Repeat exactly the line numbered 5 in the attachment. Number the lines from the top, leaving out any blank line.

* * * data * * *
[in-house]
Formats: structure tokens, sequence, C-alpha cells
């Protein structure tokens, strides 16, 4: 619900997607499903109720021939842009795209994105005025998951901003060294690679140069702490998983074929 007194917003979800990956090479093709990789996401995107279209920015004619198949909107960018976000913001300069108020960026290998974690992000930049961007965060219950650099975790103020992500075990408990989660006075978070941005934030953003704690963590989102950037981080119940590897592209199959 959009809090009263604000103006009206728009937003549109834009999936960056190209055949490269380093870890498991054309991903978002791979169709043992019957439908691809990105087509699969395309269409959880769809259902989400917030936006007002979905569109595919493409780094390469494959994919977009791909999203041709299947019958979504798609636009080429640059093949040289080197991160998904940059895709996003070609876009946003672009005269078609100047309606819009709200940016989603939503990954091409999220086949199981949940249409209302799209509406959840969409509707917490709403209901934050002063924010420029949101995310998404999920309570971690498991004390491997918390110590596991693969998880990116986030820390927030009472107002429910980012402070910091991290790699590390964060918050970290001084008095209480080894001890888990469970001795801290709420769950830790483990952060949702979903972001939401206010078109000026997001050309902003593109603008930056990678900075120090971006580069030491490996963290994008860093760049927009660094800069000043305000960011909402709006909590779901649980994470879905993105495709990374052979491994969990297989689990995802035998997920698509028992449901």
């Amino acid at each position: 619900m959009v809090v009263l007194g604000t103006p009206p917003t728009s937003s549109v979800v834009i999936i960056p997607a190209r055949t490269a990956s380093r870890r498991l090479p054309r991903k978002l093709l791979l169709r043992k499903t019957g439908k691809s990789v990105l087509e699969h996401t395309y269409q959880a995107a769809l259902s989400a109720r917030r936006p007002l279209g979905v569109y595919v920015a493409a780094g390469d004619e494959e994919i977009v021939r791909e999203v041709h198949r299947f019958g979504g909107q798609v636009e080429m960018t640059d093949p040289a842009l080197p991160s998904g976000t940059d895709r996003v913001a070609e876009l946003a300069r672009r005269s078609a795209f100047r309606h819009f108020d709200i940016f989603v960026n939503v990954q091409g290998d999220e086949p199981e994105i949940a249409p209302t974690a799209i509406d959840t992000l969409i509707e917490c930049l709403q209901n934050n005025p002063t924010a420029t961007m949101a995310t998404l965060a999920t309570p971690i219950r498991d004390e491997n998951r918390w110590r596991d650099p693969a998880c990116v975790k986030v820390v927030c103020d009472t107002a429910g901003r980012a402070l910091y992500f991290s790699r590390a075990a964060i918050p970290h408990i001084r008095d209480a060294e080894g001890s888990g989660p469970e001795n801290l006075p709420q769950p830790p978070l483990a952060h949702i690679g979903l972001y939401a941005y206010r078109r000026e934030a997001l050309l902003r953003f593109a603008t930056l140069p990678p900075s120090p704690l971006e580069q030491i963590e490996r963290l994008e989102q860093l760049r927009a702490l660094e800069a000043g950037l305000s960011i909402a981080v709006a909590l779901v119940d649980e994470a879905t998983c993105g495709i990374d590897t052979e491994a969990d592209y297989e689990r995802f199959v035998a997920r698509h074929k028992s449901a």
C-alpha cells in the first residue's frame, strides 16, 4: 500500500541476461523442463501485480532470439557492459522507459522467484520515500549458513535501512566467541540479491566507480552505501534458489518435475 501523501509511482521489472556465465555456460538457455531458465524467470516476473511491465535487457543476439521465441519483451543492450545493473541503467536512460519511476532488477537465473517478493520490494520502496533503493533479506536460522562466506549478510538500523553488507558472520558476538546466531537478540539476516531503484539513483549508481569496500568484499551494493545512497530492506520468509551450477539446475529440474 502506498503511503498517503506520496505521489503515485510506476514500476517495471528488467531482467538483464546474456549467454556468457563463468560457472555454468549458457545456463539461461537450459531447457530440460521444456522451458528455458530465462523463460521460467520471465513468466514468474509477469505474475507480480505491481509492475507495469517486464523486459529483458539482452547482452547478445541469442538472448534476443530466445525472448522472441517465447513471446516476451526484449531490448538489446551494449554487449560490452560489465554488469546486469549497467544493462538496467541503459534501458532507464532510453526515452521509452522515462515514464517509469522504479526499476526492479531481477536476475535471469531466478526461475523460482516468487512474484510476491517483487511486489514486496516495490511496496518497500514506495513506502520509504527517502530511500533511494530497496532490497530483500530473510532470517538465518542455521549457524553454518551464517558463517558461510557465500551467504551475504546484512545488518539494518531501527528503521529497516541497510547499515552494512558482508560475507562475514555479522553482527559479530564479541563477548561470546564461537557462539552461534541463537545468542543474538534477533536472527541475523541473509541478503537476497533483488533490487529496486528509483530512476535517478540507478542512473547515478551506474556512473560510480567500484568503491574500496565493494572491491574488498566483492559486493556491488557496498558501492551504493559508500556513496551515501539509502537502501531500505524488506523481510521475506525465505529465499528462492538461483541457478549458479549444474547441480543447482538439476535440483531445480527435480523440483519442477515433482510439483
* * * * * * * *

C-alpha cells in the first residue's frame, strides 16, 4: 500500500541476461523442463501485480532470439557492459522507459522467484520515500549458513535501512566467541540479491566507480552505501534458489518435475 501523501509511482521489472556465465555456460538457455531458465524467470516476473511491465535487457543476439521465441519483451543492450545493473541503467536512460519511476532488477537465473517478493520490494520502496533503493533479506536460522562466506549478510538500523553488507558472520558476538546466531537478540539476516531503484539513483549508481569496500568484499551494493545512497530492506520468509551450477539446475529440474 502506498503511503498517503506520496505521489503515485510506476514500476517495471528488467531482467538483464546474456549467454556468457563463468560457472555454468549458457545456463539461461537450459531447457530440460521444456522451458528455458530465462523463460521460467520471465513468466514468474509477469505474475507480480505491481509492475507495469517486464523486459529483458539482452547482452547478445541469442538472448534476443530466445525472448522472441517465447513471446516476451526484449531490448538489446551494449554487449560490452560489465554488469546486469549497467544493462538496467541503459534501458532507464532510453526515452521509452522515462515514464517509469522504479526499476526492479531481477536476475535471469531466478526461475523460482516468487512474484510476491517483487511486489514486496516495490511496496518497500514506495513506502520509504527517502530511500533511494530497496532490497530483500530473510532470517538465518542455521549457524553454518551464517558463517558461510557465500551467504551475504546484512545488518539494518531501527528503521529497516541497510547499515552494512558482508560475507562475514555479522553482527559479530564479541563477548561470546564461537557462539552461534541463537545468542543474538534477533536472527541475523541473509541478503537476497533483488533490487529496486528509483530512476535517478540507478542512473547515478551506474556512473560510480567500484568503491574500496565493494572491491574488498566483492559486493556491488557496498558501492551504493559508500556513496551515501539509502537502501531500505524488506523481510521475506525465505529465499528462492538461483541457478549458479549444474547441480543447482538439476535440483531445480527435480523440483519442477515433482510439483